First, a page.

My first thought after viewing this week’s Agents of SHIELD was that I’ve really got to stop watching the “coming next week” trailers for this show. What the trailer promised and what the episode actually was were two very different things.
But even beyond the disappointment that the episode wasn’t necessarily what was advertised, I still came away from the latest installment feeling an overall feeling of disappointment.
For those of you who missed the trailer, it made this episode appear to be our crew facing a truly scary, horrifying threat that would test the team to their limits. And going in with that kind of bias and the way the early portions of the episode were playing out, I found myself expected something along the lines of “The Naked Time” from classic Star Trek or “Ice” from The X-Files. Namely that you’ve got some kind of catalyst (virus, alien parasite, etc) that makes our regular characters act in ways they normally can’t or won’t but yet reveal something about the character that we may or may not have known previously. And I have to admit I was really looking forward to seeing that and hoping it might lead to some interesting insights about who these characters are and why we should have a greater investment in them — even after just six episodes.
I also have to admit part of me was intrigued by the notion that SHIELD would kill off a main character in the sixth episode and for the potential that decision could have on the series going forward. Certainly, there is precedence for a Joss Whedon show killing off a regular in the first half of the first season (Angel). And while I didn’t necessarily want to see Simmons be the one who had to be sacrificed, for a commercial break I was pondering just how the show could and would explore her death and its impact on everyone on the team.
Then, a magic cure is found and Ward is able to save the day in the span of two minutes and I come away feeling like this one was a missed opportunity.
Again, part of that could be my own bias and expectations. And I think part of it is that SHIELD is maybe a bit too willing to play it safe.
I found myself casting my mind back to Iron Man 3 and the chances it was willing to take with Tony Stark and the Marvel movie universe. It would have been easy to find a reset button that kept Tony in the suit, but instead the movie took a different turn with Stark deciding to walk away and leaving me wondering what was next for the universe and the character. So far, SHIELD has offered some hints about this, but it’s always pulled back a bit and left me curious, but not hungering for more in the same way that Iron Man 3 or The Avengers did.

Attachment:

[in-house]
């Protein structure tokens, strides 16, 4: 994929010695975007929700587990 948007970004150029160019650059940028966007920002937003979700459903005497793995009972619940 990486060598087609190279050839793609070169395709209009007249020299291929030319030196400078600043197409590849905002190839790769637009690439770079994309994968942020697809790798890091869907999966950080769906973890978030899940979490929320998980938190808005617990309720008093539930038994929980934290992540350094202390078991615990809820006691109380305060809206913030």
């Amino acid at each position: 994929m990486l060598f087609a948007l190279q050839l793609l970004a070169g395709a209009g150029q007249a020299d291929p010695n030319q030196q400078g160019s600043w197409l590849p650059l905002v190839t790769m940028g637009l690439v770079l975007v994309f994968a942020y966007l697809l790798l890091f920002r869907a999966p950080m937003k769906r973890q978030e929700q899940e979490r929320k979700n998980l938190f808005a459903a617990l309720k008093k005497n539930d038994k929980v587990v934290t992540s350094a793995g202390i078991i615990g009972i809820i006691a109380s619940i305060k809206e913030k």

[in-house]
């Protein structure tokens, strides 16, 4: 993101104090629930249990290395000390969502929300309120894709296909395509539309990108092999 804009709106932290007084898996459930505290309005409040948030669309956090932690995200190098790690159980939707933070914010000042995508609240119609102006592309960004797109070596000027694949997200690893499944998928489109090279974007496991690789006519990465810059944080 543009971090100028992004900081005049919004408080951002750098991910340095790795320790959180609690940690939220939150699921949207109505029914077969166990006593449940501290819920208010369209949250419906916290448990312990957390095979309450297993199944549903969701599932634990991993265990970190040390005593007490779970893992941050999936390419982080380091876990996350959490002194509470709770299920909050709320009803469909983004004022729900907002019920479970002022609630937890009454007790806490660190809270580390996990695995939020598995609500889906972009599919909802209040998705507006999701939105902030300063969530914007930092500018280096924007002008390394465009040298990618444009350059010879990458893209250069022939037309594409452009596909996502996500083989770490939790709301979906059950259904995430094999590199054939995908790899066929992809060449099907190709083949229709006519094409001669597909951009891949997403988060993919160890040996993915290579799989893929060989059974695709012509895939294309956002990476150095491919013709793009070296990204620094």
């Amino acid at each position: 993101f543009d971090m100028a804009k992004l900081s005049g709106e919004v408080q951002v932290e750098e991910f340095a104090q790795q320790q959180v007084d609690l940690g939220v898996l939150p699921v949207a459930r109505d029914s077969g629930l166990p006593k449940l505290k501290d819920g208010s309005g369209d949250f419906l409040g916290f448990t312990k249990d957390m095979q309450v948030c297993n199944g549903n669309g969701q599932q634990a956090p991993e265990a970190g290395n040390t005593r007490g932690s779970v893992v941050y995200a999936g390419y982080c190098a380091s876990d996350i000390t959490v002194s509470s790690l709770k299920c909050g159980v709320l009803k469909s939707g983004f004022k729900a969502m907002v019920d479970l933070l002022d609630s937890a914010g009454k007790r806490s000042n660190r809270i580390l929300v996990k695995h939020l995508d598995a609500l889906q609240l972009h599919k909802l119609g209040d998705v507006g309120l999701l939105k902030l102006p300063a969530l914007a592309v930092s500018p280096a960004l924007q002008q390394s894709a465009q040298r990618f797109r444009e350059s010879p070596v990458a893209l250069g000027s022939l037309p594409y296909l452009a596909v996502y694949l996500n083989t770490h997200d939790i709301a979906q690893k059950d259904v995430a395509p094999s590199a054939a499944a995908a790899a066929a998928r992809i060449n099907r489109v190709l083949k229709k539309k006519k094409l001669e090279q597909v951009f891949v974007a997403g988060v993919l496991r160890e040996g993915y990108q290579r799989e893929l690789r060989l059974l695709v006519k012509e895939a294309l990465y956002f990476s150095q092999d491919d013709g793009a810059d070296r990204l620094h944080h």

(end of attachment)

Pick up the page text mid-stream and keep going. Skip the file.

The biggest culprit in this is Coulson. I may need to dust off the Blu-Rays of the first set of Marvel movies and watch the Coulson scenes again because, right now, I’m not really feeling how the character is significantly different than the one we saw in the movies. I find myself getting frustrated at various characters telling us that Coulson has changed but we’re not being shown how he’s changed. I really feel like a flashback episode of Coulson leading a team or being an agent pre-Avengers might help at this point. Or maybe if we had some kind of indication of where the writing staff may be going with how he’s come back after dying in The Avengers. We’ve had a lot of vague hints, but nothing really concrete.
I will say that I do like the fact that Coulson feels something is up and is beginning to look into things himself. The idea that he “feels” different but can’t put his finger on why or how is a good starting point. If and when the explanation arrives, hopefully we’ll look back and see seeds being sewn in this episode. I still have faith in Whedon to put things out there that don’t seem important on first glance but which pay dividends down the line. (Best example is the way in which “When She Was Bad” foreshadows every single dramatic beat of season two of Buffy…if you’ve seen season two and know what to watch for).
I also like the fact that Ward realizes he’s the butt of a lot of joke and that he’s willing to go along with it. The impressions of Ward by Fitz and Simmons were great as was Ward’s own impression of himself. I still feel like this character has a long way to go, but they’re making some positive steps in the right direction.
What I’m also unsure about is the depth of the relationship between Fitz and Simmons and between Coulson and Mae. And, I’m not necessarily referring to something romantic (though some scenes this week did hint at sexual tension between each “couple”). Again, this is something the series can and should explore….maybe a flashback episode would be in order.
So while this wasn’t my favorite episode of SHIELD, it certainly wasn’t the strongest. I feel like it was a bit of a stumble as the series attempts to find its stride. I hope it gets back on track next week.
I can’t say what it’s about though…because I’ve decided to try and avoid the previews. (Odds are, the preview will find its way to me though since the Tennessee football game is on ESPN Saturday…)